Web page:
After visiting Heather’s family on Thanksgiving, I left Heather and our children there and flew back to Tampa by myself. Everything was going fine until the woman next to me called the flight attendant.
“He is too big, and he’s in my space! I’m uncomfortable and getting anxiety. You need to get him another seat. I can’t fly the whole trip like this! This is horrible. He’s leaning on me. I can’t handle this! You need to fix this now!”
The flight attendant was apologetic, and said she would do what she could.
While the woman, named Martha I found out later, was speaking, my mind was racing.
“Wow. she hasn’t said a word to me the 30 minutes we’ve been in the air, and she just went straight to the flight attendant with…all THAT. Are they going to move me to another seat for being too big? Oh man, how embarrassing! Why didn’t she just ask me to move over? Well, let’s see, (praying) ‘God, please help me find a way to glorify you in this situation.'”
I was mortified! I was on the aisle seat, so I was indeed moving toward her middle every time the flight attendants came through. My mind was racing. What could I say to help the situation? I tried not to think about myself, and any awkward thoughts about being “too big” or about my potential move, and I tried to put myself in her shoes.
What was she going through? Is there something going on in her life prompting her to talk about me like I’m not there? How can I bring joy to her life and at the same time let her know that I am a safe person she can talk to?
After the flight attendant left, I apologized profusely.
“I am so sorry. I didn’t realize I was getting in your space.”
“Well, you’re too big! They should have sold you two seats!” (We were flying Southwest, where there are no assigned seats.)
I gulped with shame as she basically yelled to the plane that some big, fat guy was making her miserable. But then I felt God picking my spirit back up in answer to my prayer.
I continued to apologize, and tell her how horrible I felt for making her uncomfortable.
Then, she let something slip through her lips that let me know I was making progress.
In the midst of her expressing her anger toward me, she said, “Well, I can tell you’re a nice person.”
Once she said that, I knew I had her. I knew I was making progress by trying to convey my love for her.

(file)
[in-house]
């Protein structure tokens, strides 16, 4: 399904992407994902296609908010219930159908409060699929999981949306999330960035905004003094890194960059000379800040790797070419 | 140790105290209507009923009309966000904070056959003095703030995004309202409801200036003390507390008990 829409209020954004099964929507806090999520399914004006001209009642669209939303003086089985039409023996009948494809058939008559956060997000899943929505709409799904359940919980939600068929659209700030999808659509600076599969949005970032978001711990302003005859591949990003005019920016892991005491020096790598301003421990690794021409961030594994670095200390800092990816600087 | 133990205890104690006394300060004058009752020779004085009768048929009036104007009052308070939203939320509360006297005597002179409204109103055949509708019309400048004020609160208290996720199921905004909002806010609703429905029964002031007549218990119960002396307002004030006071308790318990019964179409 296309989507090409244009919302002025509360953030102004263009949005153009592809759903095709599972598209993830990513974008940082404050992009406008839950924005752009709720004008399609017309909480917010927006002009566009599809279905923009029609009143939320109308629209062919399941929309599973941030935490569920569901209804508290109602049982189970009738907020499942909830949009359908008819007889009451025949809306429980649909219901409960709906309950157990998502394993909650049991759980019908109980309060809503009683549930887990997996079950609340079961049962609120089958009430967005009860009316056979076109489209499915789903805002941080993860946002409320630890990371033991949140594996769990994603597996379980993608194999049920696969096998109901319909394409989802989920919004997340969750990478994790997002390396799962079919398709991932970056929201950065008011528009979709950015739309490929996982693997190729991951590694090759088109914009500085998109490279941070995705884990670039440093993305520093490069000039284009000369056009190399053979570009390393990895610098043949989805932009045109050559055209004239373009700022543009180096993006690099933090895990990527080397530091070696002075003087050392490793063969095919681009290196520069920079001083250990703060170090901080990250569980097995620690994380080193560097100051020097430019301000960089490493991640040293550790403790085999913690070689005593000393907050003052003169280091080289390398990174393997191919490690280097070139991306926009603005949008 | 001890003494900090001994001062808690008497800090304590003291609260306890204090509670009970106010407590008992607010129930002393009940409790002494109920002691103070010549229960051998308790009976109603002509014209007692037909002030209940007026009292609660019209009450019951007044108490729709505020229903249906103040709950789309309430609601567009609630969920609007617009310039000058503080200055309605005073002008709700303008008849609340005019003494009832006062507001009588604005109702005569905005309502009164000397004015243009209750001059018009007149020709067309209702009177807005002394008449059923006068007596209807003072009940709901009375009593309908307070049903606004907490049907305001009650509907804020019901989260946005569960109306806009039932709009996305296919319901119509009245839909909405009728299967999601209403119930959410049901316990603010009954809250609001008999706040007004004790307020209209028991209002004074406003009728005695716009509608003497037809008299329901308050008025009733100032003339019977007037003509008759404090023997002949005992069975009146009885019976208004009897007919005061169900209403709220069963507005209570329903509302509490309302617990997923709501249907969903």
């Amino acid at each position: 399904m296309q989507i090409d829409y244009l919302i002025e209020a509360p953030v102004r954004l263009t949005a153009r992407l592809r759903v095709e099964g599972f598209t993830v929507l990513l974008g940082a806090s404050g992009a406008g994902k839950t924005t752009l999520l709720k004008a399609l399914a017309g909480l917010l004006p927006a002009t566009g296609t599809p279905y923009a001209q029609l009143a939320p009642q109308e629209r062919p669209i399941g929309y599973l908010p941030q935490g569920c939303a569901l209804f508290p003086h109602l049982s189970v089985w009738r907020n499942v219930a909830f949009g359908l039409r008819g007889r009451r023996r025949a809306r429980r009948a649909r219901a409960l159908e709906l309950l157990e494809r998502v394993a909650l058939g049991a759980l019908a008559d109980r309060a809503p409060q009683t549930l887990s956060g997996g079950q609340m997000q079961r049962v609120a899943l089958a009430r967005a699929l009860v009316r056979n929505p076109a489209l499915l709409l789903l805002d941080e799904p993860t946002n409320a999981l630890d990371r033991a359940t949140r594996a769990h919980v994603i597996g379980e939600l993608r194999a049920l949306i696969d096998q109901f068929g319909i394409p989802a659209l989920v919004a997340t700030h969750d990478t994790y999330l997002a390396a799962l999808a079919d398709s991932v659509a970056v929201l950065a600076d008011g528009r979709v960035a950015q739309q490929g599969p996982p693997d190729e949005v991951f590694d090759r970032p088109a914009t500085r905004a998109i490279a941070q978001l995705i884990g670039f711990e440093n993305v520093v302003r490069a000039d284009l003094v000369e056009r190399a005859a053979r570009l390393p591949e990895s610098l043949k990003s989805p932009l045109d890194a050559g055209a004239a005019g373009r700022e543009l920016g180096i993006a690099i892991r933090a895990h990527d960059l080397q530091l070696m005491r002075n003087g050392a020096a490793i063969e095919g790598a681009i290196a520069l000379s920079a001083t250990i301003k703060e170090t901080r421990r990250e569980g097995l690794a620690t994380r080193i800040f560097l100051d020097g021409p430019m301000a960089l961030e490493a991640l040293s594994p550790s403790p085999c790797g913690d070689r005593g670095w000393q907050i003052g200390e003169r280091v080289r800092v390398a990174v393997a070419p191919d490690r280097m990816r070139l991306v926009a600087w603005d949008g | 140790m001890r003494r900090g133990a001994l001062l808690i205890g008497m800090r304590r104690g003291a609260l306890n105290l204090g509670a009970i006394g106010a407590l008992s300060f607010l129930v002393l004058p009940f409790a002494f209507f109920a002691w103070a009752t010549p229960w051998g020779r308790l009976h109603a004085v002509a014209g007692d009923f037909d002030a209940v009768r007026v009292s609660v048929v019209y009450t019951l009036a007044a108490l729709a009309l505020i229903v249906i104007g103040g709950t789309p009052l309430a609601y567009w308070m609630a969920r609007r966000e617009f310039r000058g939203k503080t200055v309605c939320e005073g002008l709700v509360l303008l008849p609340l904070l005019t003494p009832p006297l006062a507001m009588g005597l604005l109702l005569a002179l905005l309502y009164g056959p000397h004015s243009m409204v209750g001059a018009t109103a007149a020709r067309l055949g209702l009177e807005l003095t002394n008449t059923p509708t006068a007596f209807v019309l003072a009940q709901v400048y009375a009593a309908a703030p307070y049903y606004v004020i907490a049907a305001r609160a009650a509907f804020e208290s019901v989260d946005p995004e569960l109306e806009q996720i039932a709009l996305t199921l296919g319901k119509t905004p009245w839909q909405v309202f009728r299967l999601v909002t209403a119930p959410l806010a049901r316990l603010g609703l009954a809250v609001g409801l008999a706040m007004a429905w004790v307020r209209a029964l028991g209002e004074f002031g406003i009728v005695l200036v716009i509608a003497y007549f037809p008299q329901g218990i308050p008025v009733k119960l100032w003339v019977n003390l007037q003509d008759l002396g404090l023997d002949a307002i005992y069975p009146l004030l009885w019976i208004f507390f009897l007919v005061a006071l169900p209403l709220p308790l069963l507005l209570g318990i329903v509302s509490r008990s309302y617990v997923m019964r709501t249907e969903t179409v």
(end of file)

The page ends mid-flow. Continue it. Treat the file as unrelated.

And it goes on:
Meanwhile, I’m still a bit anxious about the flight attendant coming to move me to another seat because I’m “too big.” It was a full flight, minus maybe two or three seats, by the way.
But eventually, she started talking to me. Then she started conversing with me.
I learned that she has always had anxiety flying. Her husband, who died four years ago, always made her feel comfortable, and would always be her buffer on the plane, giving her the seat next to the window while he would take the middle or aisle seat.
This time, her daughter was with her on the window.
She and I actually started hitting it off. We learned that her family, and her husband’s family, are both recent immigrants from a country that one of my grandfathers came to America from. And the familial affinity within people from this country is strong.
Her daughter apologized to me several times, and Martha actually said she felt bad that the one time she spoke up about her plane anxiety, that it was regarding someone who was nice.
I told her, “Maybe all the other people were nice as well, and you never gave them the opportunity to show it because you never said anything to them. If you had told me I was in your space, I would have made space for you instantly.”
Meanwhile, the flight attendant came back and offered Martha a different seat. She declined.
She kept telling me how nice I was. I listened to her the rest of the flight. She talked about her family, her husband and what a gentleman he was. And her family has quite a historic presence in Tampa.
We hit it off so well, that she gave me her full name, number, and address, and said she wanted to take Heather and me out to dinner! And then, guess what else?
She hugged me. Yes, we hugged on the plane. In front of all the people who heard her curse me to the flight attendant, we gave each other a heart-melting hug.
Why am I sharing this with you?
To prove that love always wins.
And to top it off, by showing Martha love, I actually started feeling love for her!
This was a success story for love. Sometimes love stories don’t always end this well. But that doesn’t take away from the power of love.
Love always wins.